Villa Historic District
|Location||Chicago, Illinois, United States|
|Architect||Clarence Hatzfeld, Arthur Knox|
|NRHP reference No.||79000830 (original)|
|Added to NRHP||11 Sep 1979 (original)|
10 Mar 1983 (increase)
|Designated CL||November 23, 1983|
The Villa District, also known as Villa Historic District, (Polish: Polskie Wille) is a historic district in Chicago, Illinois, United States. It is located on Chicago's Northwest Side within the community area of Irving Park. Its borders are along Pulaski Road to the west, the Union Pacific/Northwest rail line to the north, Hamlin Avenue to the east, and Addison Street to the south. Located directly north of the Wacławowo area of Avondale, the Villa District is serviced by the Blue Line's Addison street station.
The district was built in 1902 by a number of architects, many of them visibly influenced by Frank Lloyd Wright's Prairie Style of architecture. Most notable among these were bungalows designed by the architectural firm of Hatzfeld and Knox, whose partner Clarence Hatzfeld would later design the fieldhouse and natatorium at Portage Park. The area was originally developed as the "Villa addition to Irving Park" and showcases many unique Craftsman and Prairie style homes fronting on picturesque boulevard style streets. Although St. Wenceslaus church, a majestic Romanesque-Art Deco hybrid draws many of the tourists visiting the area, this historic church is actually a few blocks south of the district's formal boundaries.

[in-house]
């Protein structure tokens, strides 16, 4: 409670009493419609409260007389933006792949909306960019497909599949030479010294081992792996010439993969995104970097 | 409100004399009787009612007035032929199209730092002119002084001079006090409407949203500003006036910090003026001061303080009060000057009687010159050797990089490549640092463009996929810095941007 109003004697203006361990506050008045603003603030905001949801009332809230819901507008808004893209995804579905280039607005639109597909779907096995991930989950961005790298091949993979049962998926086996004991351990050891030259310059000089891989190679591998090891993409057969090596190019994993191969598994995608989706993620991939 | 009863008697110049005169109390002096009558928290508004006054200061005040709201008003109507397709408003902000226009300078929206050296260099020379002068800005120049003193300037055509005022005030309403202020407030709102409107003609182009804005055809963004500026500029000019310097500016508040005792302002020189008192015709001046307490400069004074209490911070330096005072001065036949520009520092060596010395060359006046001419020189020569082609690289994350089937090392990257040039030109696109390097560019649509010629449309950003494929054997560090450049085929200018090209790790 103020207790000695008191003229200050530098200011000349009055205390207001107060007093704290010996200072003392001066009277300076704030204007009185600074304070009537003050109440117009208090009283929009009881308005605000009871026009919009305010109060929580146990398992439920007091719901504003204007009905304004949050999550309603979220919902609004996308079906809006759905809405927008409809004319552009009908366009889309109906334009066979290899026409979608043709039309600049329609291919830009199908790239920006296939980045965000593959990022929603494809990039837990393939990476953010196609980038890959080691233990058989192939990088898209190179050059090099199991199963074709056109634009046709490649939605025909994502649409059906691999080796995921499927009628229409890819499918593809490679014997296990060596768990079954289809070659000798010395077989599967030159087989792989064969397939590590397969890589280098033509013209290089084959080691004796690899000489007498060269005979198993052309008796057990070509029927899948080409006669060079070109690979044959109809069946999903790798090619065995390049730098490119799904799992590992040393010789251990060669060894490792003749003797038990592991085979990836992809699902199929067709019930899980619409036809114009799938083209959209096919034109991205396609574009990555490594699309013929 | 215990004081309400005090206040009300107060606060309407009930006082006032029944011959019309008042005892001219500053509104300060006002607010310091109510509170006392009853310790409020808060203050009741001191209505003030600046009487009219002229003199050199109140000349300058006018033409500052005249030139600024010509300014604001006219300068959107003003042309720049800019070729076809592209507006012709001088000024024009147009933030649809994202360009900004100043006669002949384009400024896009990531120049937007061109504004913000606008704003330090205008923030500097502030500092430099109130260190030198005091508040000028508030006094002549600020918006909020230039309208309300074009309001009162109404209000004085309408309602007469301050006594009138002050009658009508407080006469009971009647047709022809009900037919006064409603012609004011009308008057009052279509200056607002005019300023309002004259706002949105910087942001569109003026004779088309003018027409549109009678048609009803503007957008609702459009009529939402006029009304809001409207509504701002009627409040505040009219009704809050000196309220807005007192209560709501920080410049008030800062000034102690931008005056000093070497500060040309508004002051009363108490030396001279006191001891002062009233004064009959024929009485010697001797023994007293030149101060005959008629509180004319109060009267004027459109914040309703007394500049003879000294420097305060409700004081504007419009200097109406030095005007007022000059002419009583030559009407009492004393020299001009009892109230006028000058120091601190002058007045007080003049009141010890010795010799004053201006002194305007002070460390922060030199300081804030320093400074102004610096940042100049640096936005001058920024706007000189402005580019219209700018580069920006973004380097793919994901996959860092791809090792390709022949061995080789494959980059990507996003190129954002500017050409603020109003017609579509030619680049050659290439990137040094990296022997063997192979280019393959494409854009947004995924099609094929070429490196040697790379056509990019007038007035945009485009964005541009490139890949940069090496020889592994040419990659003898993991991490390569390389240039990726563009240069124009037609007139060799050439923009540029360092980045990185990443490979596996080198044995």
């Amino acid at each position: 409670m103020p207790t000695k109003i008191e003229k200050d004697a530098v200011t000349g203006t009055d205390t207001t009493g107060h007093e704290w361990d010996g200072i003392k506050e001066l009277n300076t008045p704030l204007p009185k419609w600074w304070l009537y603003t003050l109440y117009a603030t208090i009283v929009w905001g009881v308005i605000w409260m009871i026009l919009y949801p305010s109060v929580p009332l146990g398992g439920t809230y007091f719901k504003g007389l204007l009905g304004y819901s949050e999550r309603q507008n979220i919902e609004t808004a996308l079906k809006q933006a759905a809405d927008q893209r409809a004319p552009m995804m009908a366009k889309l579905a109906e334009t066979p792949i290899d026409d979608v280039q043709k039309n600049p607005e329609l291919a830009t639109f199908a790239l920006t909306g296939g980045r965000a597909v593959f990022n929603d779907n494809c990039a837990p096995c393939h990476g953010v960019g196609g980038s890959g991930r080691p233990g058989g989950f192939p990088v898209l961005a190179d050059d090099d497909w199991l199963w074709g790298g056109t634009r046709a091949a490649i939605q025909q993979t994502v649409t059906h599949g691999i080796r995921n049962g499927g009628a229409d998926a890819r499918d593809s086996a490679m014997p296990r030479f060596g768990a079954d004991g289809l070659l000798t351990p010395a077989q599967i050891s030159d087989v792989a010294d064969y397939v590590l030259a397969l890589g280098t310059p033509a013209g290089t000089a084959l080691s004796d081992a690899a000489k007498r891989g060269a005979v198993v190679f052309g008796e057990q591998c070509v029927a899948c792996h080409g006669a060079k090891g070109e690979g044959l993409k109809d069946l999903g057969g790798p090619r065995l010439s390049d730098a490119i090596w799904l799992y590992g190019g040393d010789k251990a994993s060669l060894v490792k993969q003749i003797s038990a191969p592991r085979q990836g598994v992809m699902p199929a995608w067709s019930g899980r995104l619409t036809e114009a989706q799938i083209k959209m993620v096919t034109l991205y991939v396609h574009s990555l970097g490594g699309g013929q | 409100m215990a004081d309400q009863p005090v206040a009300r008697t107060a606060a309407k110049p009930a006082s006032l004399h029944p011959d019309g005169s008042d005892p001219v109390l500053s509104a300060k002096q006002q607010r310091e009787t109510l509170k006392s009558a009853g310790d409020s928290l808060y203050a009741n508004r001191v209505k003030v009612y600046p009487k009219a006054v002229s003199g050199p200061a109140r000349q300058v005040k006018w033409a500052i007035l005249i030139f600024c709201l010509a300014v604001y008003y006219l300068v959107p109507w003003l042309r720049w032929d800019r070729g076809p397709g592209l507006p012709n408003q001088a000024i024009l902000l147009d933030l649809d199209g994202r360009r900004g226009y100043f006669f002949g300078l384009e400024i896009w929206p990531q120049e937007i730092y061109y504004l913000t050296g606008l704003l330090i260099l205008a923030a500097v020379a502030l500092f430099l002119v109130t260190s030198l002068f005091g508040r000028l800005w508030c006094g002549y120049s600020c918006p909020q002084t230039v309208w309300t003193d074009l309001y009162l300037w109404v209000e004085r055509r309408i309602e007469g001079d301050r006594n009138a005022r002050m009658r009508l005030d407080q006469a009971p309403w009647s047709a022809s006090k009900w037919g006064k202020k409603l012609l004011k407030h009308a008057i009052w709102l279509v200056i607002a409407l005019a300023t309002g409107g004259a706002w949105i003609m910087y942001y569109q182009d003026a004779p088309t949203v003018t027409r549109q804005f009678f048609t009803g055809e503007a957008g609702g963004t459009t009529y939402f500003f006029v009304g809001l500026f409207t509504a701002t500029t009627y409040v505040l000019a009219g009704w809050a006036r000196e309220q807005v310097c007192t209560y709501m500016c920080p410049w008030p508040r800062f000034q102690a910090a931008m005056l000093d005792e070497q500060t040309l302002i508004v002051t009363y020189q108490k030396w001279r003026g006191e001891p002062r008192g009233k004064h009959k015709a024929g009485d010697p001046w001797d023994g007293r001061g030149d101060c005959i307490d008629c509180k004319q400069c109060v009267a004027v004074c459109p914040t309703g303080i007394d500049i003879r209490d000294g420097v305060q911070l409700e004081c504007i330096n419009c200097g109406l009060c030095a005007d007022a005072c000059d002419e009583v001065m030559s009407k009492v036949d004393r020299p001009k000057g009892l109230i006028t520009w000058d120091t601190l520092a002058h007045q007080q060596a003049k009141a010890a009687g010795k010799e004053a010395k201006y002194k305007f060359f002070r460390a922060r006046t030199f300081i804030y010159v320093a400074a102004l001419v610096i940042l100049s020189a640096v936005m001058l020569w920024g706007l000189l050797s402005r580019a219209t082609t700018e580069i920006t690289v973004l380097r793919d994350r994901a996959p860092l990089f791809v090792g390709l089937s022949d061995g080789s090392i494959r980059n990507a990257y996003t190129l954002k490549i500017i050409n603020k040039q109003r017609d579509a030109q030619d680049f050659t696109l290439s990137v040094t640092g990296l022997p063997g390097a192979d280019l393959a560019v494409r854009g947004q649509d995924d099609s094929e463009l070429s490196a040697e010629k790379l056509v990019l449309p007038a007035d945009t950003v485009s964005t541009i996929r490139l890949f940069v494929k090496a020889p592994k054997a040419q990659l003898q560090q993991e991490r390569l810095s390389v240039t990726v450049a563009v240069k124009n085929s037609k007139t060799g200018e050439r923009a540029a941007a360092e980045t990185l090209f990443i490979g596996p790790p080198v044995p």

The Villa district was the northwest "bookend" for Chicago's vaunted Polish Corridor along Milwaukee Avenue that extended from Division and Ashland Avenue at Polonia Triangle. Journalist Mike Royko famously dubbed the area as the Polish Kenilworth after the posh suburb of Chicago's North Shore.
The Villa Historic District was added to the National Register of Historic Places on September 11, 1979. Its area was increased on March 10, 1983 by the addition of the Villa Apartments, 3948-3952 and 3949-3953 W. Waveland Ave.